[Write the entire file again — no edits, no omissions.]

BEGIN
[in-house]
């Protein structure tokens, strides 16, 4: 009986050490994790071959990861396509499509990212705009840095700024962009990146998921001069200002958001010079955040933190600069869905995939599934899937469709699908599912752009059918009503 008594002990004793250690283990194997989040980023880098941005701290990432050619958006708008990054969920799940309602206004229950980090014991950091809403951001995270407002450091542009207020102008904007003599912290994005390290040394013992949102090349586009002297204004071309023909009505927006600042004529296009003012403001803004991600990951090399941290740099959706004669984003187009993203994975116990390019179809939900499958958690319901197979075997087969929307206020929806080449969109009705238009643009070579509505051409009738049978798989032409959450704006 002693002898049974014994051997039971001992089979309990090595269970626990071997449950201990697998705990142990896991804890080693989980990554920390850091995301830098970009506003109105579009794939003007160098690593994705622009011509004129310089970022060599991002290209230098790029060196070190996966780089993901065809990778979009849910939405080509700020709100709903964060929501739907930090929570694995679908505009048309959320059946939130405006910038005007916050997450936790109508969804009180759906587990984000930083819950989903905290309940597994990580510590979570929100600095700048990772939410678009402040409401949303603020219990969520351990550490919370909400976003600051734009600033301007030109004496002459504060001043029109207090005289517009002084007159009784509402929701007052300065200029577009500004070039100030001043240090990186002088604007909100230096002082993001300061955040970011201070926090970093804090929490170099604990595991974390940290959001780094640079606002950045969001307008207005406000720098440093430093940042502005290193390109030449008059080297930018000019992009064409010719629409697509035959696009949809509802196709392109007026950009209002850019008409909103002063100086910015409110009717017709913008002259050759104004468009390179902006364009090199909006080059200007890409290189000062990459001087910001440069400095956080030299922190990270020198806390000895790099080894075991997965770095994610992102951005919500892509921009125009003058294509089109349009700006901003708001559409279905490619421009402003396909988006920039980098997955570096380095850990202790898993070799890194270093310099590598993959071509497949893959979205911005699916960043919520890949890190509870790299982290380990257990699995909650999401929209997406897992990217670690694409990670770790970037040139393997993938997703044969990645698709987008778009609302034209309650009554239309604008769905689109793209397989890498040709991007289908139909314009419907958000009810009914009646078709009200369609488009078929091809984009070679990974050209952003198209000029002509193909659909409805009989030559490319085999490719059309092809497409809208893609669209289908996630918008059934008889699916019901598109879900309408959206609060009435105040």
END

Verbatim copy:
[in-house]
């Protein structure tokens, strides 16, 4: 009986050490994790071959990861396509499509990212705009840095700024962009990146998921001069200002958001010079955040933190600069869905995939599934899937469709699908599912752009059918009503 008594002990004793250690283990194997989040980023880098941005701290990432050619958006708008990054969920799940309602206004229950980090014991950091809403951001995270407002450091542009207020102008904007003599912290994005390290040394013992949102090349586009002297204004071309023909009505927006600042004529296009003012403001803004991600990951090399941290740099959706004669984003187009993203994975116990390019179809939900499958958690319901197979075997087969929307206020929806080449969109009705238009643009070579509505051409009738049978798989032409959450704006 002693002898049974014994051997039971001992089979309990090595269970626990071997449950201990697998705990142990896991804890080693989980990554920390850091995301830098970009506003109105579009794939003007160098690593994705622009011509004129310089970022060599991002290209230098790029060196070190996966780089993901065809990778979009849910939405080509700020709100709903964060929501739907930090929570694995679908505009048309959320059946939130405006910038005007916050997450936790109508969804009180759906587990984000930083819950989903905290309940597994990580510590979570929100600095700048990772939410678009402040409401949303603020219990969520351990550490919370909400976003600051734009600033301007030109004496002459504060001043029109207090005289517009002084007159009784509402929701007052300065200029577009500004070039100030001043240090990186002088604007909100230096002082993001300061955040970011201070926090970093804090929490170099604990595991974390940290959001780094640079606002950045969001307008207005406000720098440093430093940042502005290193390109030449008059080297930018000019992009064409010719629409697509035959696009949809509802196709392109007026950009209002850019008409909103002063100086910015409110009717017709913008002259050759104004468009390179902006364009090199909006080059200007890409290189000062990459001087910001440069400095956080030299922190990270020198806390000895790099080894075991997965770095994610992102951005919500892509921009125009003058294509089109349009700006901003708001559409279905490619421009402003396909988006920039980098997955570096380095850990202790898993070799890194270093310099590598993959071509497949893959979205911005699916960043919520890949890190509870790299982290380990257990699995909650999401929209997406897992990217670690694409990670770790970037040139393997993938997703044969990645698709987008778009609302034209309650009554239309604008769905689109793209397989890498040709991007289908139909314009419907958000009810009914009646078709009200369609488009078929091809984009070679990974050209952003198209000029002509193909659909409805009989030559490319085999490719059309092809497409809208893609669209289908996630918008059934008889699916019901598109879900309408959206609060009435105040």